I first heard this piece about 5 months ago when my high school chamber choir performed it for our concert. I was in complete shock and awe and i fell in love with the piece instantly. Today I learned that all of our choirs are going to be singing as a mass choir and we will be singing "hppe, faith, life, love" (that being the theme of our next concert)

    I love this piece and I love that one as well. I can't wait to learn even more of Eric Whitacre genius.

  • Philip Barrett

    I would go as far to say that your partnership with Charles Silvestri is one of the most formidable choral collaborations to date.

  • Mollie

    We sang this song in our high school Chamber Choir last year and I can easily say that it was the most thrilling and awe-inspiring piece I have every participated in. Every time we would practice it felt like we were all high on drugs afterward. I will probably never pronounce the name "Leonardo" correctly again. It was a religious experience singing this.

  • Jyoti Iyer

    Mr. Whitacre,

    I was part of the Lady Shri Ram Cellege for Women (New Delhi, India) Western Music Society for 3 years. It has become a trend in Delhi university circles to sing a cappella pieces, which is odd, because there are NEVER any singers in these circles who can even read sheet music. We sang this piece, a version we edited to fit a 6 minute slot. And it changed my life. To have been amateurs who could only sing from memory, and to accomplish even an approximation of this exquisite composition was something that made me believe anything is possible. I always felt that to not know the rules, the canon, the traditions of formal styles of music and then to perform them to perfection was the greatest challenge possible. That is why I love a cappella: the voice is the most basic instrument – you don't even need to buy something to start to be a musician. I have since composed lots of my own music (including 7-part close harmonies), and though I'm still a nobody.

    Thank you and Mr. Silvestri for this hauntingly beautiful song.

  • Rachel

    I went to the Sierras last week. While taking a hike at Virginia Lakes, I was listening to my choral playlist on my ipod. Leonardo came on right as we were hiking next to the highest lake. I looked up at all the towering shear rock cliffs rocketing skyward next to us and I had to stop walking and just listen. I could literally feel the flight taking place during the end section because the environment around me encouraged such impossibilities and triumph. It was such a magical listening moment. =D

  • James Masters

    I sing in the Auburn HS Varsity Singers and we're in the middle of rehersing this song at the moment. We performed Lux Arumque last year and I was in awe as I imagined Jesus decending unto the earth next to a golden light. it is a beautiful peice. But like i said, Leonardo is your peice that we are currently working on and it is a very beautiful, very inspiring, and very challanging. Thank you and Mr Silvestri for showing me the power music holds over spirit.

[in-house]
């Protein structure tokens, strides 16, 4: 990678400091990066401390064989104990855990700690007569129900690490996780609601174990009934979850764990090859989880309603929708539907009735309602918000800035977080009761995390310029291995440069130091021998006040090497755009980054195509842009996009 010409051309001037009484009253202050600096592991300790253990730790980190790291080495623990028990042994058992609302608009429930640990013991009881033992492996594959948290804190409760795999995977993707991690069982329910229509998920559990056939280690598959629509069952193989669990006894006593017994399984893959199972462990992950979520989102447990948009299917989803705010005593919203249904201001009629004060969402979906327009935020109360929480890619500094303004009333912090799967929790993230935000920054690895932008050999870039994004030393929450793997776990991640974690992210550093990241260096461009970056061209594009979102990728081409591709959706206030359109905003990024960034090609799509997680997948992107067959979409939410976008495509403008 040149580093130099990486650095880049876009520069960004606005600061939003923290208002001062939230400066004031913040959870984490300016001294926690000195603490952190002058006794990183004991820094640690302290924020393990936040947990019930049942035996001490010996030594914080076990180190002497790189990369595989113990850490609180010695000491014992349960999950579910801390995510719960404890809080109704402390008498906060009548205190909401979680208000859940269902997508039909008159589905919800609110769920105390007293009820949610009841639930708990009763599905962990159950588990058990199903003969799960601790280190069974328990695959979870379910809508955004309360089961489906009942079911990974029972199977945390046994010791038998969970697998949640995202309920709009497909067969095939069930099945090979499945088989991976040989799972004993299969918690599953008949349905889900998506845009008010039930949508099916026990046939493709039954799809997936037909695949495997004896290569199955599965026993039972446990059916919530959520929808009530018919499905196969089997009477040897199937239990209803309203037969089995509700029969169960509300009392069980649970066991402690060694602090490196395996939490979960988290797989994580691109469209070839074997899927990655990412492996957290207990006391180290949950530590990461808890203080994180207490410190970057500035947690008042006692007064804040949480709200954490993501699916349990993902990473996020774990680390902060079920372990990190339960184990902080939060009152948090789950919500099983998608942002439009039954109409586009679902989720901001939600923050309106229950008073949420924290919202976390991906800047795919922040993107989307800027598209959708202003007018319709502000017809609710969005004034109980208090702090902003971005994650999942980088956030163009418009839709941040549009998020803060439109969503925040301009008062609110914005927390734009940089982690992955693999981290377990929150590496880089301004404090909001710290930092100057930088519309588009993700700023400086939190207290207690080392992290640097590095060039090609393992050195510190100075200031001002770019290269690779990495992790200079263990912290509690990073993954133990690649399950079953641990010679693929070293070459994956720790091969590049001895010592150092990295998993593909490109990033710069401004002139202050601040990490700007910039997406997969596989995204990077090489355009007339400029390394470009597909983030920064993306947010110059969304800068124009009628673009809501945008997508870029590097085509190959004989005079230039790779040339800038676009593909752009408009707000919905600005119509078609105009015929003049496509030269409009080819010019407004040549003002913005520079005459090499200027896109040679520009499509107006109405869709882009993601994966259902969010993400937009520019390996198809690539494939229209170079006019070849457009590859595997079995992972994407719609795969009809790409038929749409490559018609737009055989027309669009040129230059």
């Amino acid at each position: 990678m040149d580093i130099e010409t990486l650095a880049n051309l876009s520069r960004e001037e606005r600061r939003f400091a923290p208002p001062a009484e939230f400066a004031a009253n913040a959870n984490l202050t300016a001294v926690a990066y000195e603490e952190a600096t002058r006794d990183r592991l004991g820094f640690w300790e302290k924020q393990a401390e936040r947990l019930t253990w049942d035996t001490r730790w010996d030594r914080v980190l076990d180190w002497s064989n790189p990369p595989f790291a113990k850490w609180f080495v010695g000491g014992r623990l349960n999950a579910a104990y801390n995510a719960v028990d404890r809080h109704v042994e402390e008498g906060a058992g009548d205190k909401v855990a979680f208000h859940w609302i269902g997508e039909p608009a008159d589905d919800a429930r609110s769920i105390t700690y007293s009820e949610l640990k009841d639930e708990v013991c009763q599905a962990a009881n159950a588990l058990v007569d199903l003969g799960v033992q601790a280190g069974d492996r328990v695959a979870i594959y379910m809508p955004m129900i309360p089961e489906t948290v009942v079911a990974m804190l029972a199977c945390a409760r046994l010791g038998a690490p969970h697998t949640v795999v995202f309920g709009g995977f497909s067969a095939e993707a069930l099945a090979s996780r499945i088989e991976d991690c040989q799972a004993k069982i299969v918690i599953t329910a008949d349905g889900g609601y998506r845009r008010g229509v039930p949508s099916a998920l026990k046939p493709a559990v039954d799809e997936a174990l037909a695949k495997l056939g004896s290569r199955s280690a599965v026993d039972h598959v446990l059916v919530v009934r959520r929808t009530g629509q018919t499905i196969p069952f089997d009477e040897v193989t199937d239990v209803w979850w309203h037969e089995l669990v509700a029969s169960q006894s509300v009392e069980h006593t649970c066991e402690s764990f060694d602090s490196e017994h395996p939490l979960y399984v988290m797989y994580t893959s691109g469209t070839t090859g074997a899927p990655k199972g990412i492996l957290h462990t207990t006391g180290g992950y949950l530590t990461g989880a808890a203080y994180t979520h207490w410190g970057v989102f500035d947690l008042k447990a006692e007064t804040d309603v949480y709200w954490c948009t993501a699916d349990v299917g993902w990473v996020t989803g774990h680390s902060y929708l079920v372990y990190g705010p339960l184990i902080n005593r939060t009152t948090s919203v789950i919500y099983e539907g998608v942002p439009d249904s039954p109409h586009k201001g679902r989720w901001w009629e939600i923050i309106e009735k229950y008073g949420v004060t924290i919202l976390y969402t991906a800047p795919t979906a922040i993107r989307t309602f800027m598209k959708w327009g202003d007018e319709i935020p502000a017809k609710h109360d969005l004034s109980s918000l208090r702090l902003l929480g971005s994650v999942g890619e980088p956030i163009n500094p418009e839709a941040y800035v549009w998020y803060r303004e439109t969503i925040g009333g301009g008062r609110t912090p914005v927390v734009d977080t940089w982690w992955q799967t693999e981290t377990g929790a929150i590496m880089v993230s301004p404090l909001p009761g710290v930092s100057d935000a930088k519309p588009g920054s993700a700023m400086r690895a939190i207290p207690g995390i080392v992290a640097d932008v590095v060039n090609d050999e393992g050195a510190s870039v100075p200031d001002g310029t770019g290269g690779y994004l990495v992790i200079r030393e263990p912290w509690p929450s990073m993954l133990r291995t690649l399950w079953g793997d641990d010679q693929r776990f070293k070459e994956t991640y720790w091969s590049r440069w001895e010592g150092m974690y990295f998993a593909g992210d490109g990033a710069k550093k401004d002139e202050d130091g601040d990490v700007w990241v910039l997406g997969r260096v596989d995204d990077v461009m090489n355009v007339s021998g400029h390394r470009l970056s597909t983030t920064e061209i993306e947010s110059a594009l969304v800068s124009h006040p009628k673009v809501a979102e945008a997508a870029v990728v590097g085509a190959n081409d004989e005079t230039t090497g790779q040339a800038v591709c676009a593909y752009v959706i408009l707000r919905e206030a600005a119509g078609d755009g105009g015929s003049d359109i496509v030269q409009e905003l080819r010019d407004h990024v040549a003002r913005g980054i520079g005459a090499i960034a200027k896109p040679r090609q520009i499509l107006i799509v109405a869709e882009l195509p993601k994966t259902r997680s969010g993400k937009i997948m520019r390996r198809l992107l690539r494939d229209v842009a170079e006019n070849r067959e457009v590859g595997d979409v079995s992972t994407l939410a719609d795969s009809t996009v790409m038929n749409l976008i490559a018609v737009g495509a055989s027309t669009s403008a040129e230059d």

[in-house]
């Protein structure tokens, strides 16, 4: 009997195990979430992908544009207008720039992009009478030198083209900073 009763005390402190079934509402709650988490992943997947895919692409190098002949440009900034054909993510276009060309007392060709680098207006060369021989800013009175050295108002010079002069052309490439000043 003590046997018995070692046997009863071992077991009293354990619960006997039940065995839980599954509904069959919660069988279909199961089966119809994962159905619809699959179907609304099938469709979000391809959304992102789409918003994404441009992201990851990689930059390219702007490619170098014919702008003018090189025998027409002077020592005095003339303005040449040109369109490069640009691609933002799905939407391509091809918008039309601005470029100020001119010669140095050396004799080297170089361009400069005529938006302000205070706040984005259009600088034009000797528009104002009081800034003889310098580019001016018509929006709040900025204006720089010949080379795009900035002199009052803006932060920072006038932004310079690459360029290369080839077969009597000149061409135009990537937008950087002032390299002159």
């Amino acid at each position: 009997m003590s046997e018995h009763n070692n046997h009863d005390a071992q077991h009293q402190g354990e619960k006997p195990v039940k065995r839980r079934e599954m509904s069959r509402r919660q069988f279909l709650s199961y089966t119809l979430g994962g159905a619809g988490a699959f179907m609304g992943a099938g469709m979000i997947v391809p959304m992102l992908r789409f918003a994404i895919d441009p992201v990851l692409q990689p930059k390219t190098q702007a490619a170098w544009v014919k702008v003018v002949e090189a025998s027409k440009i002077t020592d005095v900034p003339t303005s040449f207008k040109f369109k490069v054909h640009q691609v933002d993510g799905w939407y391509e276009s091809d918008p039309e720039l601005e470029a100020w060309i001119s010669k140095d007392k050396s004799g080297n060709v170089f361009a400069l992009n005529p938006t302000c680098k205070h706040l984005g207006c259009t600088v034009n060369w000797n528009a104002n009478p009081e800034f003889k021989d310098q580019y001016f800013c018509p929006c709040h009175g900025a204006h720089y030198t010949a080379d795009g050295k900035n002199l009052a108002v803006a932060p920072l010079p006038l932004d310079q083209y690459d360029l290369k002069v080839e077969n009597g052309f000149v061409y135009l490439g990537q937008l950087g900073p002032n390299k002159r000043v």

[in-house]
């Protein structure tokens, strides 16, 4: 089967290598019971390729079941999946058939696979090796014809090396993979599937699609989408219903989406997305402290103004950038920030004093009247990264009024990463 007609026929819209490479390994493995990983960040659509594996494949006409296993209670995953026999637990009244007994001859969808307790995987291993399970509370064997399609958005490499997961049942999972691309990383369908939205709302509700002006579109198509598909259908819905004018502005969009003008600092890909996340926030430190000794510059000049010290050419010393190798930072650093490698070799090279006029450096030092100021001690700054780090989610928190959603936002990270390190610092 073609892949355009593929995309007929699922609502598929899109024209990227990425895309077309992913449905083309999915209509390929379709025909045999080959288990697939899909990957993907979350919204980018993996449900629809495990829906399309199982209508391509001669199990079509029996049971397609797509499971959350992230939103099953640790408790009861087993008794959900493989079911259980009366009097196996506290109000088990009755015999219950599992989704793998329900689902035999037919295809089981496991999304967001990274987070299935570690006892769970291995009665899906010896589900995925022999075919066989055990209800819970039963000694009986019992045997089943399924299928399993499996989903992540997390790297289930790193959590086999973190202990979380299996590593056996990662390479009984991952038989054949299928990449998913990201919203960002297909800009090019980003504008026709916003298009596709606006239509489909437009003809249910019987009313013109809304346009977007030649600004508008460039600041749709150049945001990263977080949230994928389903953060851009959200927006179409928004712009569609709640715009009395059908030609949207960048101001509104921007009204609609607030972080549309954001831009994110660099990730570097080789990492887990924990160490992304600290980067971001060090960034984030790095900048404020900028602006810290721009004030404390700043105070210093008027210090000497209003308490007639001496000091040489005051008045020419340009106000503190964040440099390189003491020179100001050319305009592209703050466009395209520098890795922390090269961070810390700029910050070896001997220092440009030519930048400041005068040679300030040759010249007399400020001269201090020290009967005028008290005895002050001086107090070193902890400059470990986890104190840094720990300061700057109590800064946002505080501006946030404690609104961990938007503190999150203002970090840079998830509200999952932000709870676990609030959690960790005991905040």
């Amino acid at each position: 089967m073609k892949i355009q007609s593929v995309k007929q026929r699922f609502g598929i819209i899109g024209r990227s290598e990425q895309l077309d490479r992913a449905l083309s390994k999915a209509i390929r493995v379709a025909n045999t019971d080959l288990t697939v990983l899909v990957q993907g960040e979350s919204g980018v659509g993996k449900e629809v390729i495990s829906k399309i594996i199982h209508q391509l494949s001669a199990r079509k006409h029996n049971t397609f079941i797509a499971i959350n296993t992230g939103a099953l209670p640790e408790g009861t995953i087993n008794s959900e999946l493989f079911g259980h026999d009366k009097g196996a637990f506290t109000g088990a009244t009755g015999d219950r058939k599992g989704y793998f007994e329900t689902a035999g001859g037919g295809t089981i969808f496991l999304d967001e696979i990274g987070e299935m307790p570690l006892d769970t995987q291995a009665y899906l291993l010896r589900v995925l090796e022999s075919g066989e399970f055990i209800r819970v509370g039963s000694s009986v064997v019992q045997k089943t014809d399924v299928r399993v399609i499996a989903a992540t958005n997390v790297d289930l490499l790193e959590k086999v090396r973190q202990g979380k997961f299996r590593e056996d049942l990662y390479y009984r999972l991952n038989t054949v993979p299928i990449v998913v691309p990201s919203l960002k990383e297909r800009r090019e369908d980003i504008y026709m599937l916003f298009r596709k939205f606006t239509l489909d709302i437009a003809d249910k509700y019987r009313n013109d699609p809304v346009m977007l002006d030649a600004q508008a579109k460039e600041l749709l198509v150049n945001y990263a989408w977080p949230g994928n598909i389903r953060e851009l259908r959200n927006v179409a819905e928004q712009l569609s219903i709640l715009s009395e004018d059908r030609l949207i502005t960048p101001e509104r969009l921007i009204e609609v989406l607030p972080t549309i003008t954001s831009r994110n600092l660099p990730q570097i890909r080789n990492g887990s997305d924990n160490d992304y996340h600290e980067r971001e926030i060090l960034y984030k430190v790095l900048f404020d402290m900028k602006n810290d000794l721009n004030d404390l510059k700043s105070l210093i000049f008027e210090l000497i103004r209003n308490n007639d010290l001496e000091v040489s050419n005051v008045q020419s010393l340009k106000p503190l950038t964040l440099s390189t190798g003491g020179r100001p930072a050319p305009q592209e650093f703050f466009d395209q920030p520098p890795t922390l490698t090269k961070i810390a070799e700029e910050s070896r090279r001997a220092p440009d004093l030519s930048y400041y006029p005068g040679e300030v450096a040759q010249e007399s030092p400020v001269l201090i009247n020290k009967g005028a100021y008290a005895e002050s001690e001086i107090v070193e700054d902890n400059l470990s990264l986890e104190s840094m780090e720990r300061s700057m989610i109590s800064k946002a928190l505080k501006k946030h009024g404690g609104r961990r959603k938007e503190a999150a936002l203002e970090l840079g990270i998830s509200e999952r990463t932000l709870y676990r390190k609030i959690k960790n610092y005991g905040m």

• Sophia Vojta

    This piece is incredibly beautiful and incredibly inspiring. It's helped me write poetry again, something I haven't been able to do in a while. It's a perfect imaging of what the inside's of a genius's mind might look like, and I'm thrilled that it's included on Light and Gold. Thank you so much.

  • William

    First off, I'm a band nerd at heart (trumpet of course) , yet choir groupie part time. I have to say this piece takes my breath away every time I hear it. Just the sheer emotion you project into your music is incredible in itself. The real reason for this post was to pose a question. Has there been any thought into putting this piece into Wind Band form? The thought of it is amazing to me but I was just wondering if the thought ever crossed your mind. I know you are of course extremely busy, but it would be AMAZING! Thank you for your amazing compositions! -yours in music- William

  • someone who likes broad, powerful voices

    I personally prefer the UST singer’s version, but this version is not too bad as well

  • someone who likes broad, powerful voices

    damn the embed code isnt showing… nvr mind i’ll try to put up the link here:

    http://www.youtube.com/watch?v=ewF5WKtd_To

  • Ilana Klein

    Hi Mr. Whitacre! My school finally almost tackled Leonardo Dreams of His Flying Machine and I wanted to show you in hopes that you would somehow maybe see it. Here’s the link and I hope you enjoy it! It’s a bit Alto heavy because it’s my friend’s recording and she was recording in the alto section. Haha